I've read enough articles on this subject to know that i4i creates software, for the hospital industry if I remember correctly. It was for that software that they applied for and got the patent. It's been awhile since I read the articles, but I believe that Microsoft has now attempted to compete against their software in their environment, prompting i4i to go after them on the patent infringement. The details escape me because this isn't my neck of the woods, but i4i was definitely defending their own patent.
        No one special
        • Thanks for the update

          I know nothing about i4i but your note suggests they have legitimate concerns - and if they stick to their guns and force Microsoft to remove the infringing code, that might be a good lesson for us all.

          But I'd bet that should MS finds itself losing on appeal that i4i will buckle under and accept MS dollars in exchange for their acquiesence.

          Frankly, I don't like it when any corporation in a lawsuit is allowed to "settle out of court" under undisclosed terms for undisclosed amounts of money. The public has a right to know the details.
          M Wagner
          • Open Records would be nice

            I agree, that those undisclosed terms don't serve the public well. As for the legitimacy of i4i's claim, I cannot say. People who know and understand this stuff better than I do have questioned whether the patent should have been granted in the first place. So that's what I think the courts need to consider. We all know that the patent system is broken, with patents awarded for ridiculous things and vapor-ideas. Whether this falls into that category should be the issue.
            No one special
          • Right? What right?

            Please explain precisely on what rational or moral basis "the public"?that vast, amorphous phantom in whose name all manner of meddlesome acts occur?has any right to know anything about the resolution of a dispute over property "it" does not own.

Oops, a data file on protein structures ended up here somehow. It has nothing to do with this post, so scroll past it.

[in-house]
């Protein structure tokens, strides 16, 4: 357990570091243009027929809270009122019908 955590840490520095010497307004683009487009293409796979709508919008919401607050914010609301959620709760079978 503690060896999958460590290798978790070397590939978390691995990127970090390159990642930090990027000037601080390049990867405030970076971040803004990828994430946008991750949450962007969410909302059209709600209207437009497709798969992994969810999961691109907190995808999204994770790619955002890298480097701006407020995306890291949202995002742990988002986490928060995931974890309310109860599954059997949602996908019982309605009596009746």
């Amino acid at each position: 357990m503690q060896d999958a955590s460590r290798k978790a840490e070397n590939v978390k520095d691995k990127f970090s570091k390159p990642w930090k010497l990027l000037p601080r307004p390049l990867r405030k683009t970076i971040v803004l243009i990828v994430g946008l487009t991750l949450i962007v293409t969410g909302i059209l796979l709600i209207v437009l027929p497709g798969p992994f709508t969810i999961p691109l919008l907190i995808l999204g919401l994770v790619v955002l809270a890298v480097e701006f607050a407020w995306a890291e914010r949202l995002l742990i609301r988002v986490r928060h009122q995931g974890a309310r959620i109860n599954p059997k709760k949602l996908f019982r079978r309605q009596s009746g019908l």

slingzenarrowzuvowtrayjissforchin
          • Well if they are

            a corp. in the U.S. then they are benefiting
            from our tax dollars.
            I remember reading that a corporation was a gift
            from the people to allow the corp. to form in
            the U.S. That initially only things like
            railroads could be corporations because they benefit the people.
            I disagree. We have a right to know, and if they
            want to hold a corporation in our country they
            should make the info public
            davidhite
          • Who

            Public company not private. Investors want to know that's who. duh
            Altotus
          • One reason they settle

            Since the Boycott eBay campaign started last year I have learned that one reason companies settle is then there is no judgment against them, so, they can continue doing what they were doing. In the ebay/paypal case, they settled cases, so they could continue holding funds and earn interest. Apparently holding money earns more interest than the 10 million they paid, and all the legal funds they paid.

            I suppose the reason companies are allowed to not disclose the details publically, is because they were not "convicted" of any wrongdoing. I say, however, "you settle, you accept responsibility and admit guilt, automatically".
            LegendsOfBatman
      • Fair and balanced.

        Great comment. We need more like this. If MS is practicing unethical, monopolistic, predatory behaviors, nail them to the wall. If not, nail the defendant to the wall. But let's at least get to the facts of the case before entering into this "bash-mode" and forgoing intelligent, truth-seeking critical thinking. We already have enough brain-washing going on in our government-run schools. Let's finally grow up and learn to think for ourselves like big boys and girls and tell the "Nanny State" to go evaporate.
        lalogos
        • Strange...

          but isn't one of the pertinent facts "In May, a jury ordered Microsoft to pay $200m (?120m) for infringing on a patent held by i4i."?
          jasonp@...
          • Where this reply belongs...